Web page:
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Snapshot of Alaska real estate market shows improvement from last year

New real estate numbers show housing sales in Alaska generally improved in the second quarter of this year, with a dip in mortgage interest rates likely a major driver behind homebuying decisions, a state real estate economist said.

In Anchorage, 824 homes sold in the period from April to June, up from 765 during the same three months last year, according to statistics from the Alaska Association of Realtors. The average sale price rose to $379,809 from $366,194 in the second quarter of 2014. The average number of days homes spent on the market remained unchanged at 40.

Anchorage condo sales were flat, with 315 sold in the second quarter both last year and this year.

In the Mat-Su, 537 homes were sold, up about 15 percent from the previous year. The average home price was $250,616, up about 9 percent. Homes spent less time on the market in the second quarter of 2015, down to 67 days from 82 in 2014.

In Fairbanks, 368 homes were sold, with buyers paying an average price of $216,493, just slightly more than last year. The number of homes sold was up 23 percent.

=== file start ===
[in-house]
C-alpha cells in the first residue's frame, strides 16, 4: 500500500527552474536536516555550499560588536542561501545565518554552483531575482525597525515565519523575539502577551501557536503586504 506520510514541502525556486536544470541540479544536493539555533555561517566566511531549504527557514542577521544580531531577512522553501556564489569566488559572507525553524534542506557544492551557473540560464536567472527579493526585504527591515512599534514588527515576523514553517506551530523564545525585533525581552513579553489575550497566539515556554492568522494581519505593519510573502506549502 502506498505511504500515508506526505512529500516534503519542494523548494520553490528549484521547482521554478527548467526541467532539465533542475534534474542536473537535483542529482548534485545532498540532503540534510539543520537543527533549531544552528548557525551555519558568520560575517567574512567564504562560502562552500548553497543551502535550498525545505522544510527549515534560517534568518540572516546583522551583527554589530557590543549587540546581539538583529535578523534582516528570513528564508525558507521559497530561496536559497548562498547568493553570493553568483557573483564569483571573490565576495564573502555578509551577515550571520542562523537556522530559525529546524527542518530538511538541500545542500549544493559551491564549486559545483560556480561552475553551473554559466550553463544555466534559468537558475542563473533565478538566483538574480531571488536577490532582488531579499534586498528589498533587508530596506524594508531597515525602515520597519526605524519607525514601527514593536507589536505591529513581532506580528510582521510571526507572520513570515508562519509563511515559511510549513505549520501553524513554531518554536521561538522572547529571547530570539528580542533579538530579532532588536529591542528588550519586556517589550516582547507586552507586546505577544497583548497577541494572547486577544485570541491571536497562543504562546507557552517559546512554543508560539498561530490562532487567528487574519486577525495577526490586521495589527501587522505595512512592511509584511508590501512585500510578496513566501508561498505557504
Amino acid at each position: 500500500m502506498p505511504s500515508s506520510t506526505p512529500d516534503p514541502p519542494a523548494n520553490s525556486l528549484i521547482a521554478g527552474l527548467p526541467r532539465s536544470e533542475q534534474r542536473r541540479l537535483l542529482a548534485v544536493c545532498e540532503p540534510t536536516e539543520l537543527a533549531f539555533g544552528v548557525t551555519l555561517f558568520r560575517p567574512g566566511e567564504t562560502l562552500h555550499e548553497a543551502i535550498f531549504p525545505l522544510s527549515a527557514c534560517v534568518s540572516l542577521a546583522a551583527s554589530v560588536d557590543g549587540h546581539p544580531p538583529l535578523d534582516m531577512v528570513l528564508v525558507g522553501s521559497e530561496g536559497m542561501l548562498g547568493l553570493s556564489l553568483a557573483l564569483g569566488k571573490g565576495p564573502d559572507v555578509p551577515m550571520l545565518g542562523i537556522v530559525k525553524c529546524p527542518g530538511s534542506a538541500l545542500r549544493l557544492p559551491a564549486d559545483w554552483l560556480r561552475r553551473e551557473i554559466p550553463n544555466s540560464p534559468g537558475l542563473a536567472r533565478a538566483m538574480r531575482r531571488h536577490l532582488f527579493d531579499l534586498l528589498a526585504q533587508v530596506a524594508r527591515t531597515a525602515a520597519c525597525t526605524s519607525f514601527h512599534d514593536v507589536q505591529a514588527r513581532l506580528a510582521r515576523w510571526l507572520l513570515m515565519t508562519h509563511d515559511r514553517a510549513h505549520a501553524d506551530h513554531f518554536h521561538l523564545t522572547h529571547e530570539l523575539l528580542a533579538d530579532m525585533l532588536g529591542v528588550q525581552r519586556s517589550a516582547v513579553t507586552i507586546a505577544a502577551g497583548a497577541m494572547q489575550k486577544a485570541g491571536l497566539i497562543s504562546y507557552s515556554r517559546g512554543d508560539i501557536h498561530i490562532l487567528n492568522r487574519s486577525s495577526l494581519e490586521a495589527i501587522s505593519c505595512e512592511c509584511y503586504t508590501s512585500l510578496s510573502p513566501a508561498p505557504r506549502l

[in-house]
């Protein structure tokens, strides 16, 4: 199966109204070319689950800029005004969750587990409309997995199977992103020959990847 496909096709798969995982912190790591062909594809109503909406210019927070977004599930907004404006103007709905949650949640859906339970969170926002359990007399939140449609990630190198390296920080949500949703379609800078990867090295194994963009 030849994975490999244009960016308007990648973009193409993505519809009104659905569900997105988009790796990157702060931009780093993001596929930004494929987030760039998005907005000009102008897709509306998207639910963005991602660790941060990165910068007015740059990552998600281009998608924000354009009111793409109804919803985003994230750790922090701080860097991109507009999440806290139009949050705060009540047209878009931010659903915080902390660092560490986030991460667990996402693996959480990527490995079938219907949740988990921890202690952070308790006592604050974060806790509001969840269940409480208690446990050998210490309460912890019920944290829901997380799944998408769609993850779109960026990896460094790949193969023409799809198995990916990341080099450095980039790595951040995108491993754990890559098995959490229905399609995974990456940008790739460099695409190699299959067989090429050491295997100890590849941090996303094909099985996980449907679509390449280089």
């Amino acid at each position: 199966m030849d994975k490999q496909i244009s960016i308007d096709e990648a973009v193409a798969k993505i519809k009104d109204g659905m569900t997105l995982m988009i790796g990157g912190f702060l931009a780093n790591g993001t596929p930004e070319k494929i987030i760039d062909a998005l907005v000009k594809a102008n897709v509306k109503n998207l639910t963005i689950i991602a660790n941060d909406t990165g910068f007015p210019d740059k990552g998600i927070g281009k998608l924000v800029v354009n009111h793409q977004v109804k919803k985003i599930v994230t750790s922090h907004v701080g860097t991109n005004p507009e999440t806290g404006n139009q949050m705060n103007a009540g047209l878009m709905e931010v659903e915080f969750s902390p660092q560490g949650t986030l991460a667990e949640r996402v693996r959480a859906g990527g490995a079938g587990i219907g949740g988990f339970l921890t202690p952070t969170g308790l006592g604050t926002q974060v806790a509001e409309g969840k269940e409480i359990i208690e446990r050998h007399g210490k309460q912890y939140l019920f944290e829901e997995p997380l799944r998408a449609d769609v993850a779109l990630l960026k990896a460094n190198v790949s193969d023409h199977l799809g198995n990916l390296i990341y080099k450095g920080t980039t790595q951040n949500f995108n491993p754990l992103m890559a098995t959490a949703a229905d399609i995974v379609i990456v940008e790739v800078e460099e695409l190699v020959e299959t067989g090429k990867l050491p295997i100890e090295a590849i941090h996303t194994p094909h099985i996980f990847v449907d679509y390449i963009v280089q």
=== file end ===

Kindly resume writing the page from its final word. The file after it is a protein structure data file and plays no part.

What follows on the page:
Although the numbers seem encouraging, state real estate economist Karinne Wiebold said it's still too early to gauge the health of this year's market.

"The changes in sales volume do not look particularly remarkable," said Wiebold, who works for the state Department of Labor. "It will be much more relevant to see what happens with first half and full year data, as that is where a lot of the nuances get smoothed out and we can really see trends."

She noted that interest rates, after hitting historic lows in late 2012 and early 2013, began rising in late 2013 and early 2014. Many people assumed the increase would continue, but instead rates fell again, to below 4 percent, in the first quarter of 2015.

"Low interest rates are a major incentive for purchasing, and when they dip after rising for a while, households who may have been on the fence about purchasing have the extra push to do so," Wiebold said.

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